The idea of Representation refers to the way people of different identity groups or their cultural symbols are depicted in media and how that depiction is in conversation with the broader cultural discourse of a society. It is concerned with the development of of characters, the use of identity as frame, as well as the use of stereotypes and tropes. It is also concerned with which identities are represented, and which are not, and what effect that has on the the beliefs of the media consumer.
By being aware of the broader cultural conversations around the depiction of different identities, designers can create more nuanced characters and stories, and avoid perpetuating negative stereotypes.
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* Who is going to be depicted in your video game?
* In what ways is that person/ group going to be depicted?
* In what ways is your game similar to other games and media in terms of representation? In what ways is it different?
* How are various identities important to your game's characters?
* How might you craft characters that are informed by identity in a nuanced way?
Spoilers Gone Home is a first-person, exploration-based interactive narrative that puts you in the role of a sister visiting her parents home for the first time after traveling through Europe. As the experience unfolds, you learn about your younger sister's experience in high-school and the developing relationship with her girlfriend. The narrative largely revolves around your sister's coming to terms with her sexuality.
The Walking Dead exists in the same universe as the graphic novel and T.V. series, but it follows the the journey of Lee Everette. Lee is an black man trying to survive in the post-apocalyptic Southern United States. His identity as an African-American isn't the central to the narrative, it informs how the other character see and interact with him, adding a level of complexity to the story. He is never defined by this identity, but it is very important to his character.
People identify with characters depicted in media for a variety of reasons, but they often look for characters who are like them, who share aspects of their identity. They want to have their identities acknowledged and fairly portrayed. It is important to include depictions of identities that have largely been ignored or misrepresented in media to facilitate a broader sense of understanding across cultural identities. This does not mean that every game must, or even should, include representations of all identity groups, but designers should consider including characters from under-represented identity groups. This is particular applicable for games with large casts of characters.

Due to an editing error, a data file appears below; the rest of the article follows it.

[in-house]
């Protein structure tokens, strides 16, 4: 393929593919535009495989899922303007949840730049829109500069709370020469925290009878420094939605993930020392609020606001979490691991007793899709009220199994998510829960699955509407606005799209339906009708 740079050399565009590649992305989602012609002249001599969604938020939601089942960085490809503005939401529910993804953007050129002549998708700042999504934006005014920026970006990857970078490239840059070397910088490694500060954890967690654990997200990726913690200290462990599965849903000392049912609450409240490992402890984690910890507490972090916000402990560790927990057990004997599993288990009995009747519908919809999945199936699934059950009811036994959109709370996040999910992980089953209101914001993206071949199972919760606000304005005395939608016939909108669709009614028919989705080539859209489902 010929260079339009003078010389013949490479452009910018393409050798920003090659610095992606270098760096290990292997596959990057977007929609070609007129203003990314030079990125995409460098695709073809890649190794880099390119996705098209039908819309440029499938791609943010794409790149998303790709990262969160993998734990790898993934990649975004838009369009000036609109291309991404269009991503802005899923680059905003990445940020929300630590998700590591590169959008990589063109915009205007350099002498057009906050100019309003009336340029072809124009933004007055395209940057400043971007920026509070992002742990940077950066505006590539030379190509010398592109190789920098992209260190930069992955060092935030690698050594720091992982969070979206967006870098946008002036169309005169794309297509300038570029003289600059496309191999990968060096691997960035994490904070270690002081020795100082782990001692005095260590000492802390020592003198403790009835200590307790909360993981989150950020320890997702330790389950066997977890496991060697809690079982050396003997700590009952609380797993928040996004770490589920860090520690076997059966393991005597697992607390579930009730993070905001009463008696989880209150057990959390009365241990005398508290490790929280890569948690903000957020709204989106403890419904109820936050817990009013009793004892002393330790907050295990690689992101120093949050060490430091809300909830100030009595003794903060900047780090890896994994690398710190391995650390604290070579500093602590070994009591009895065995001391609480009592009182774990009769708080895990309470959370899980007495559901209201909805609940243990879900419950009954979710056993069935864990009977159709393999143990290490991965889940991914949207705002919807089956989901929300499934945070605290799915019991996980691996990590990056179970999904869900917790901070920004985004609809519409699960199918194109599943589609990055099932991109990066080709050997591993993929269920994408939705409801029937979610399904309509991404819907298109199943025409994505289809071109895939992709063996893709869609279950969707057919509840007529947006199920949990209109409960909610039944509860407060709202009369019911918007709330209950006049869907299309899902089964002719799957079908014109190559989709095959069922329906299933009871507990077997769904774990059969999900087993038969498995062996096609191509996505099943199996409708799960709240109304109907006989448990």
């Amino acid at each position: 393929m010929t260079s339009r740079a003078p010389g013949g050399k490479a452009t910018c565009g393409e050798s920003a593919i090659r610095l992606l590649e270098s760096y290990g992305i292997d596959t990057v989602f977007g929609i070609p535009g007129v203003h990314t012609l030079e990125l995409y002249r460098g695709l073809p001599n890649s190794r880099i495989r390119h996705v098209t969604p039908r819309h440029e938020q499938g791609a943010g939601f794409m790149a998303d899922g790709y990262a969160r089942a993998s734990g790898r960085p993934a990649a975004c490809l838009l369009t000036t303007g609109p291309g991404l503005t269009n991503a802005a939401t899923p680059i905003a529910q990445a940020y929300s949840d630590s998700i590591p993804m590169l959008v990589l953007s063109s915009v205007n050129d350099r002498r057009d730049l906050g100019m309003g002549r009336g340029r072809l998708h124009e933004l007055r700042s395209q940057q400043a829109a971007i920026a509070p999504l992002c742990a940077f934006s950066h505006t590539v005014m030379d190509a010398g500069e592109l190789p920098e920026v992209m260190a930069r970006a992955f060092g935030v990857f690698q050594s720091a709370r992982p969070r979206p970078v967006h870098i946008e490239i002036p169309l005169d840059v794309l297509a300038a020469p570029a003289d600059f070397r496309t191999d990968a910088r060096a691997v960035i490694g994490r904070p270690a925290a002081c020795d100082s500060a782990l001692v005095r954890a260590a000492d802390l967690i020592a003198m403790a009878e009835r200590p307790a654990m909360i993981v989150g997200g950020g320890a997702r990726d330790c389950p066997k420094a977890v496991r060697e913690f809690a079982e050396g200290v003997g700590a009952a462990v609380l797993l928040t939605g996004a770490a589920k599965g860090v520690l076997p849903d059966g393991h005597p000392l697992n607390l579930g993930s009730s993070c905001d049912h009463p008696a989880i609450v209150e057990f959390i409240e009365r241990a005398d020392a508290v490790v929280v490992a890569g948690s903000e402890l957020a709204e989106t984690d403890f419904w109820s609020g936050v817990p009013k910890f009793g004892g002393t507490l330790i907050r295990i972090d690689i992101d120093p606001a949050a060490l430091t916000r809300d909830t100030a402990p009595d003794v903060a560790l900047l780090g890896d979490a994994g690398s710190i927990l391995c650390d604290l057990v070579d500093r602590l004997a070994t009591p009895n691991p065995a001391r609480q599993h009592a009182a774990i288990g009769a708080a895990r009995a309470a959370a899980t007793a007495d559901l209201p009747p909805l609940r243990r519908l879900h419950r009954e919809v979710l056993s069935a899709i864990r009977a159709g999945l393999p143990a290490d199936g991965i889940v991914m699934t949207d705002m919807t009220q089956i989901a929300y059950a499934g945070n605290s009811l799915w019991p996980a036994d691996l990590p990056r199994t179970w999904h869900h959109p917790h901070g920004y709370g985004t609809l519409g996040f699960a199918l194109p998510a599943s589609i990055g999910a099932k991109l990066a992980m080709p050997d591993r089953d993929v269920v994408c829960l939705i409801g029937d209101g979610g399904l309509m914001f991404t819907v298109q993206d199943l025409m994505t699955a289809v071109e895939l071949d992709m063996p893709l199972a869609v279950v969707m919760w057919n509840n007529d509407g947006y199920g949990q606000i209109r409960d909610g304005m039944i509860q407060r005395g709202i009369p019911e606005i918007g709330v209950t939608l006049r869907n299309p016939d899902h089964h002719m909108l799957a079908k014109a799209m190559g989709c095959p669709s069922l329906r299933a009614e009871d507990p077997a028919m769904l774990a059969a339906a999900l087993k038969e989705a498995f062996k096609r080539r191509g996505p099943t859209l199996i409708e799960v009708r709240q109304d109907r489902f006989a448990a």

No one enjoys a their identity represented as a stereotype, nor do they appreciate have their identities employed as part of a tired and problematic trope, such as the damsel in distress trope. It is important for game designers to be aware of the cultural contexts in which these stereotypes and tropes exist, and to be careful of obliviously employing them. Putting a positive spin on this consideration, players want to see characters who represent aspects of their identity depicted fairly and as fleshed out personalities. This doesn't mean that every character has to be “good”, just complex and human. Moreover, characters should be invested with agency, and designers should be careful in how they curtail this agency, not just as part of a problematic trope or a plot device. Also, everyone wants to be the protagonist from time to time.
Symbols are fraught with connotations, and come with cultural baggage. It is often unclear how a symbol, such as a type of jewelry from a particular culture, fits in to the broader cultural discourse your game participates in. Is it working towards positive representation or adding to the stereotyping of a group of people? These are hard questions that often do not have a straightforward answer, but it is worthing engaging with them. It is important to maintain an open dialogue with members of the cultural group your game seeks to represent.
Allison Bechdel Test